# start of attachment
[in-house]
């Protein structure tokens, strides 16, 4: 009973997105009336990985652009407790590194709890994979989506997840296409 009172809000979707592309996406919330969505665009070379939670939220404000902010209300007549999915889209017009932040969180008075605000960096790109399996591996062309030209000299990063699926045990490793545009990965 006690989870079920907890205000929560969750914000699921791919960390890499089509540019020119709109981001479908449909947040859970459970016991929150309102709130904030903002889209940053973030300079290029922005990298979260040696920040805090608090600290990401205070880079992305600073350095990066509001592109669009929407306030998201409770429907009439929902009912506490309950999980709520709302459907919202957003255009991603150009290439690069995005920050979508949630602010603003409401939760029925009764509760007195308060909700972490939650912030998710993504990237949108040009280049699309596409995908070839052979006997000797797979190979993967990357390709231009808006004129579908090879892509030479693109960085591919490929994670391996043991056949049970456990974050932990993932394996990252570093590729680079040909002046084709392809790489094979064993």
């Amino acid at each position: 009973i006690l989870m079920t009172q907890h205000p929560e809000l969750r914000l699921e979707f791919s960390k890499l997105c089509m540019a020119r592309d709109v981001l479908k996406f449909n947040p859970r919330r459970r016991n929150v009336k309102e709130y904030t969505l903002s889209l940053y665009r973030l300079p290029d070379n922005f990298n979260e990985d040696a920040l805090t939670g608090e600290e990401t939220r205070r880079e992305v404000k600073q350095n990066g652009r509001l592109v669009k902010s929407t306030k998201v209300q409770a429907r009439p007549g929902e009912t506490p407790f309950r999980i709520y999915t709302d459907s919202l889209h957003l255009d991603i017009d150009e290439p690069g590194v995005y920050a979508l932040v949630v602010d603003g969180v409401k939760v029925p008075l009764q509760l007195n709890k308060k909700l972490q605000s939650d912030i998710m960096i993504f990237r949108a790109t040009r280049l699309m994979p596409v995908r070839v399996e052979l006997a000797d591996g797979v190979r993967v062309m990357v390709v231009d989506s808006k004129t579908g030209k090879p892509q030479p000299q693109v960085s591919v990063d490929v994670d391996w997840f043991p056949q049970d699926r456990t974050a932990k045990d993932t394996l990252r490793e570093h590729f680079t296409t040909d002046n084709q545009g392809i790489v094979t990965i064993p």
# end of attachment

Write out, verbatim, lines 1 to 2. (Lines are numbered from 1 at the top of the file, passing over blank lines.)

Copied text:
[in-house]
């Protein structure tokens, strides 16, 4: 009973997105009336990985652009407790590194709890994979989506997840296409 009172809000979707592309996406919330969505665009070379939670939220404000902010209300007549999915889209017009932040969180008075605000960096790109399996591996062309030209000299990063699926045990490793545009990965 006690989870079920907890205000929560969750914000699921791919960390890499089509540019020119709109981001479908449909947040859970459970016991929150309102709130904030903002889209940053973030300079290029922005990298979260040696920040805090608090600290990401205070880079992305600073350095990066509001592109669009929407306030998201409770429907009439929902009912506490309950999980709520709302459907919202957003255009991603150009290439690069995005920050979508949630602010603003409401939760029925009764509760007195308060909700972490939650912030998710993504990237949108040009280049699309596409995908070839052979006997000797797979190979993967990357390709231009808006004129579908090879892509030479693109960085591919490929994670391996043991056949049970456990974050932990993932394996990252570093590729680079040909002046084709392809790489094979064993």